Covington asserts that NJSIAA, IAABO and CVC are vicariously liable for the asserted Title VII violations. Board 193 is a chapter of NJSIAA. NJSIAA provides training and evaluation requirements for Board 193 officials, and requires them to attend certain meetings, at which NJSIAA rules are reviewed. Covington has shown that NJSIAA has some control, particularly in training and evaluation, of the basketball officials. However, there is nothing to support Covington’s allegation that NJSIAA is vicariously liable for Board 193′s actions.
Covington also alleges that IAABO is a principal of Board 193. IAABO, which is a worldwide organization, provides curricula and training materials for basketball officials. IAABO retains some authority to discipline Board 193 members. Covington was provided the opportunity to explain IAABO’s connection with this action but, from the information provided, it appears that it has no connection with the assignment of officials to games. IAABO does not have sufficient control over Board 193 so as to be its principal. Therefore there is no basis to hold IAABO liable.
Finally, Covington states there is an agency relationship between CVC and Hamilton. However, she does not adequately allege that CVC has control over Hamilton so as to be vicariously liable.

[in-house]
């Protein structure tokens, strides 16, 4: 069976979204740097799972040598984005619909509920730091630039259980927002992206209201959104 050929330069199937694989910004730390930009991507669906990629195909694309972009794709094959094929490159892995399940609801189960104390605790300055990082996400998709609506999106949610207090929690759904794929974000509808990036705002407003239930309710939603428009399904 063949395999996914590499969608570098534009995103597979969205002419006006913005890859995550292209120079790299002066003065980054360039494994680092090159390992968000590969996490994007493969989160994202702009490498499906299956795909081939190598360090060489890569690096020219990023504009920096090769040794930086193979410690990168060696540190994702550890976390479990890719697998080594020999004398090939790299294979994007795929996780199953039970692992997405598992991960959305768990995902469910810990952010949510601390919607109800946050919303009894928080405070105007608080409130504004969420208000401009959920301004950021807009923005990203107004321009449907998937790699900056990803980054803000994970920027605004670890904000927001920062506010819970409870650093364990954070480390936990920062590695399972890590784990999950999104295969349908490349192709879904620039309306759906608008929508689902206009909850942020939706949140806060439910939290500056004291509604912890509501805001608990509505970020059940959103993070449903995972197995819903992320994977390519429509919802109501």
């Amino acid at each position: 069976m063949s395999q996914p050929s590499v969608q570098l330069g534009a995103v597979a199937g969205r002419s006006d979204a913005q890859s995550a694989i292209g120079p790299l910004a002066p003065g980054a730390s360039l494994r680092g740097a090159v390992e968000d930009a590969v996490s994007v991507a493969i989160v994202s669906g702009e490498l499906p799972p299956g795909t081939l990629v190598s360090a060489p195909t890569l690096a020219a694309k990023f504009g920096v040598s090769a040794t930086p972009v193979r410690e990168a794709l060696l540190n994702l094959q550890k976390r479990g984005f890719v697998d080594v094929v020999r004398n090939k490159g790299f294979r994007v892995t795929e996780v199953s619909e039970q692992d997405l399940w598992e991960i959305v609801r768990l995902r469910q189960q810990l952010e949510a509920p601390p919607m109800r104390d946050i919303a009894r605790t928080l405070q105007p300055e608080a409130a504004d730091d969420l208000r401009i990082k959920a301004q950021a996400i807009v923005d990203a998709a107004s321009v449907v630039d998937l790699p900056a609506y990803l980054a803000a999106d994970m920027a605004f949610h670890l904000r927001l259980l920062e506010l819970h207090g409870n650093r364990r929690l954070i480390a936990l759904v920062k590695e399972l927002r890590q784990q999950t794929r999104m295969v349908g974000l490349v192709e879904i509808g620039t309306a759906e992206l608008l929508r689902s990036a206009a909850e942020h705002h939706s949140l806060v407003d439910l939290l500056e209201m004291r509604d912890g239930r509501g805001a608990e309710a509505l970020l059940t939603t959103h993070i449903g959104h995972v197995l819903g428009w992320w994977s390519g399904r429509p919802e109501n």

The circuit panel remands this matter to the district court to give Covington an opportunity to provide more facts as to her claim against Hamilton, Board 193, and NJSIAA. The panel affirms the district court’s dismissal of Covington’s claim against the CVC and IAABO.
For appellant — David Zatuchni (Zatuchni & Associates). For appellees: International Association of Approved Basketball Officials Board 193, International Association of Approved Basketball Officials and Fred Dumont — Anne P. McHugh and Andrew L. Watson (Pellettieri, Rabstein & Altman); International Association of Approved Basketball Officials, Board 193 and International Association of Approved Basketball Officials — Arnold M. Mellk (Goldberger & Goldberger); International Association of Approved Basketball Officials — Kellie A. Allen, Joseph L. Turchi and Timothy J. Schipske (Salmon, Ricchezza, Singer & Turchi); Hamilton School District and Hamilton Township Board of Education — Gregory J. Giordano and Casey R. Langel (Lenox, Socey, Formidoni, Giordano, Cooley, Lang & Casey); New Jersey State Interscholastic Athletic Association — Steven P. Goodell (Herbert, Van Ness, Cayci & Goodell); Colonial Valley Conference — David W. Carroll and John E. Collins (Parker McCay).